Parking Until the Time is Right
Domain name assets are soaring which is good news for those individuals who advocate parking a domain is the road to riches. In March 2009 Business Wire announced that the company, Live Current Media, a business that owns in excess of 800 domain names, has been selling off a couple of its domain names, after already making $ 500,000 from the sale of a previous domain name. Parking a domain, when you eventually rake in half a million dollars, is clearly worth the small annual parking fee. The latest two sales netted $ 1.65 million dollars so, if parking a domain for a little while until the time is right to sell can net you more than $ 2 million, then it is clearly something we should all be doing.
Domain Names are an Investment
Sales of non-essential domain names are clearly a successful management strategy for this company. This maintains a positive cash-flow during the worst of the recession, enabling Live Current Media to continue to operate on without having to resort to dipping into their shareholdings. It’s clearly an effective strategy and one that other large companies are probably making without making a song and dance about their domain name sales. Not all domain parking, however, is for hanging onto a domain until it reaches an acceptable price to sell. An essential ingredient to the success of any domain portfolio is parking a domain.
The domain name, ‘megayachts.com’ which was purchased for $ 150,000 – only to be used as an advertising site with links pointing towards other yachting companies. Parking a domain is clearly good for business, whether you use the facility for parking a domain and waiting for the price of your domain to rise or whether you take advantage of the full domain parking facilities and use your registered domain for advertising purposes.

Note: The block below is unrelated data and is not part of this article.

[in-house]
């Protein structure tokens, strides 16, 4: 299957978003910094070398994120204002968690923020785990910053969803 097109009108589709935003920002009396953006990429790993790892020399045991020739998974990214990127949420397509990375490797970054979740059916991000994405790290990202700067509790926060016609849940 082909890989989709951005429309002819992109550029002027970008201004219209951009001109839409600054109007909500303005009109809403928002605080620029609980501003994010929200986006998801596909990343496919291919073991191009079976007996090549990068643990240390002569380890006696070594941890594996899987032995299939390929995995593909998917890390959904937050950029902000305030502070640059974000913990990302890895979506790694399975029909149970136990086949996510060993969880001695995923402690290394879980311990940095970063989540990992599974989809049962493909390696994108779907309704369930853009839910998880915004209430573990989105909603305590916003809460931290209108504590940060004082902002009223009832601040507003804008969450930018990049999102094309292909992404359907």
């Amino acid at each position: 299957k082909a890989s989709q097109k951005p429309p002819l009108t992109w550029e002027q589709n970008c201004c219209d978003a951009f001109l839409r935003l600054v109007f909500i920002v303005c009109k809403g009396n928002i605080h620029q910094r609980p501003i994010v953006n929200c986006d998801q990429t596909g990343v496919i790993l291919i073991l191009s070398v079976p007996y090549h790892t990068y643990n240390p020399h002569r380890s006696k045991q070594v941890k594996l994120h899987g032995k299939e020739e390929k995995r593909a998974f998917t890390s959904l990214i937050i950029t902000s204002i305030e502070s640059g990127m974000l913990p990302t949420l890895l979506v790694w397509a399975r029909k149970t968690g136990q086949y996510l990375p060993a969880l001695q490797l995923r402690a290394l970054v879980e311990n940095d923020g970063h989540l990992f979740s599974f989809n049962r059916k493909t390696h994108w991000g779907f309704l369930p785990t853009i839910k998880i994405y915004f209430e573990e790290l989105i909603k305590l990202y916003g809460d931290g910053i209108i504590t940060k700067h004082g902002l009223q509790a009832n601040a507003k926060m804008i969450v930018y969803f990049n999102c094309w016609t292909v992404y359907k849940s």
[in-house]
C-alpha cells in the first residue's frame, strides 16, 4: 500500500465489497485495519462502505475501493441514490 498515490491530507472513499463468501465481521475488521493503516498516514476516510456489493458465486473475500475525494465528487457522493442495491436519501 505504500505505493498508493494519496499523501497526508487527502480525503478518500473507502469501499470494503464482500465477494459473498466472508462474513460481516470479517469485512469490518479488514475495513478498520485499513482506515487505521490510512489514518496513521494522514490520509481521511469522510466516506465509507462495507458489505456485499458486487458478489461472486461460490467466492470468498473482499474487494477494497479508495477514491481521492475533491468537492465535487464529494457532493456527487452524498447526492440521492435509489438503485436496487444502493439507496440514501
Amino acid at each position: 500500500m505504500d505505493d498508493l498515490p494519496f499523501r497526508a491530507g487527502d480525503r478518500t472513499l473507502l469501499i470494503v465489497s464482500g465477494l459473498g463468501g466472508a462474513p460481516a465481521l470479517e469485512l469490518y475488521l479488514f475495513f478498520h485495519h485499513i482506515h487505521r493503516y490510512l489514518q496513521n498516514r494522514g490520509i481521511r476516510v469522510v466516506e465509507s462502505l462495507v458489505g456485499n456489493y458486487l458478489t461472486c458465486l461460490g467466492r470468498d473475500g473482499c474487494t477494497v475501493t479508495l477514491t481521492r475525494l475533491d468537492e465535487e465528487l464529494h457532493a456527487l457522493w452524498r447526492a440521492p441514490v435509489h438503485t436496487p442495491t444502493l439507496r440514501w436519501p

The law associated with domain names has become clearer now the industry has aged a bit more: after all, in terms of longevity, this industry really is only about 10 years old – despite one or two individuals who recognized the advantages to parking a domain as much as 20 years’ ago: the previous owner of ‘pizza.com’, Chris Clark, who recently sold this domain name for £1.3 million [British pounds not dollars]. The rough rule of thumb, in terms of the law, is not to infringe somebody’s trademark and avoid cybersquatting.
As with any business model, there is a lifespan: all businesses have their prime time before technology overtakes their usefulness and parking a domain then making money from it – either from advertising or from future domain sales – is no different to any other business models. A lot of this industry’s current popularity lies in the concept of direct navigation. Once that becomes replaced by something more efficient or more effective the lucrative industry of parking a domain and waiting for cash to roll in from advertising could well be a thing of the past: it remains to be seen.